Watering the Bell Pepper Plant

It is important to regularly water the pepper plant to keep the soil moist. The frequency of watering will depend on the weather. Tipping the pot slightly allows you to know whether it needs more watering. Light pot means that the soil has dried out and need watering. To prevent fungal infection, you should water at the foot of the plant and not over the plant.

When to Add Fertilizer to Bell Peppers

Imbalanced soil can cause the plants to be weak. This is why you need to improve the soil by adding different types of fertilizers. Nitrogen rich fertilizer can encourage the growth of foliage. Tomato fertilizer, compost, and mature tea can also be used. Adding Epsom salt can help to improve the yield of your pepper plant. It is recommended that you add new fertilizer every 2 weeks or so.

Controlling the Pepper Pests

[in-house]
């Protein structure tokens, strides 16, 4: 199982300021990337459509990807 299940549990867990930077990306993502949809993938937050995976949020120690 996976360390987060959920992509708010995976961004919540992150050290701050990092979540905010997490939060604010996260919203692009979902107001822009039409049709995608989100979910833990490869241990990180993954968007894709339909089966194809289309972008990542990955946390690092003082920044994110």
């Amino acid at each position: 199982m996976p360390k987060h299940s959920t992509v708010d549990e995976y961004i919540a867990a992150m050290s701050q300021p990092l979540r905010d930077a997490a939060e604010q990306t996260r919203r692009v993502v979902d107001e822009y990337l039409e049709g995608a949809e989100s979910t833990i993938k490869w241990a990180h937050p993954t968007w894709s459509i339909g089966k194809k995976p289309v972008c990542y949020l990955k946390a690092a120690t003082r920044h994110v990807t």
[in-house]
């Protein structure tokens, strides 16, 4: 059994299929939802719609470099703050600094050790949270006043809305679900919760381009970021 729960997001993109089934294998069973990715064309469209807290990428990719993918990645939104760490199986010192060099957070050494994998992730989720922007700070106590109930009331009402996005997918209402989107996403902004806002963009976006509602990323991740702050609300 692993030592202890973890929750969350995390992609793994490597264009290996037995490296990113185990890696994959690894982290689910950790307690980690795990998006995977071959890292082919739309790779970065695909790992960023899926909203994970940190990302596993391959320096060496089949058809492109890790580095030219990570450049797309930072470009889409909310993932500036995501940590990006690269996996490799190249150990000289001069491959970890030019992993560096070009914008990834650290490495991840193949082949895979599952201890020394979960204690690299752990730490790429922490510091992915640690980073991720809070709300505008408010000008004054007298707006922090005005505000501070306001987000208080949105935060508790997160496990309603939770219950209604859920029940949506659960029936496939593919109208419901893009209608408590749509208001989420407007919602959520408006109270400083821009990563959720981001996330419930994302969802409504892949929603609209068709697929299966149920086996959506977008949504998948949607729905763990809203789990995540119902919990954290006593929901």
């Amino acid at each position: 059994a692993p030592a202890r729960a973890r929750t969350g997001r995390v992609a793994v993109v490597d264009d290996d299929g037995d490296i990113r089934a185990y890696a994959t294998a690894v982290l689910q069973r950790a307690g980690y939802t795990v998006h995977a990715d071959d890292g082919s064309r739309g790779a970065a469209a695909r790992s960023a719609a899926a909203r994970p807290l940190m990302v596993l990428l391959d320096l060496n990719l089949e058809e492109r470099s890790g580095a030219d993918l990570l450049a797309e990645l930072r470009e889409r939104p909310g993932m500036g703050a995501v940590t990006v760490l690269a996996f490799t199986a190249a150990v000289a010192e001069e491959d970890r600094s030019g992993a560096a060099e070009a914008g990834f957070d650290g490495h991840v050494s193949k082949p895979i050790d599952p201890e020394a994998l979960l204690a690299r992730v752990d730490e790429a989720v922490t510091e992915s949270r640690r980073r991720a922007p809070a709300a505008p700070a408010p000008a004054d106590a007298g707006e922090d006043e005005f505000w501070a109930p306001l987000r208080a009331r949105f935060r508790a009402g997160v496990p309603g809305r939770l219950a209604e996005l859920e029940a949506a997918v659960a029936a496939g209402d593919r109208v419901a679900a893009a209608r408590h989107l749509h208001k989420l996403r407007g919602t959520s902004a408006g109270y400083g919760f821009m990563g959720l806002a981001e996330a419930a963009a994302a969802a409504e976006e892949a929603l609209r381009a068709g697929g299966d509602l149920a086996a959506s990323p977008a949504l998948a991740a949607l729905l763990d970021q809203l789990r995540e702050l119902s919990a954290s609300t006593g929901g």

Aphids is the number one pest of bell pepper plants. Plants that have been attacked by aphids will appear stringy and weak. If you see aphids, you can use a water hose to spray them off. You will need to continue this for a few days until the aphids don’t come back to the plant. Another way to control aphid is to use ladybug. Ladybug can lay eggs which will hatch into larvaes that devour the aphids. You can get ladybug eggs from your local nursery. Organic pesticide can also be used to kill caterpillars that are spoiling your pepper plant.

 More Growing Chilli Pest Tips Here

Harvesting Bell Peppers

During harvesting, you can use a knife to cut off the fruit from the stem. There should be a bit of stem attach to the pepper plant after you cut the fruit. When unripe, picking the pepper fruit by hand may cause the whole branch to be torn off so be careful!. Unripe peppers are green color. From green color, it can change to red color and then to orange color and finally to yellow color.

You can pick the green peppers as they are safe to eat. Purple bell peppers varieties can change color to dark purple and finally to muddy black color when fully ripened. When the pepper is fully ripened, it is easy to pluck with the hand in a gentle twist.

 

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How to Grow and Care for Jalapenos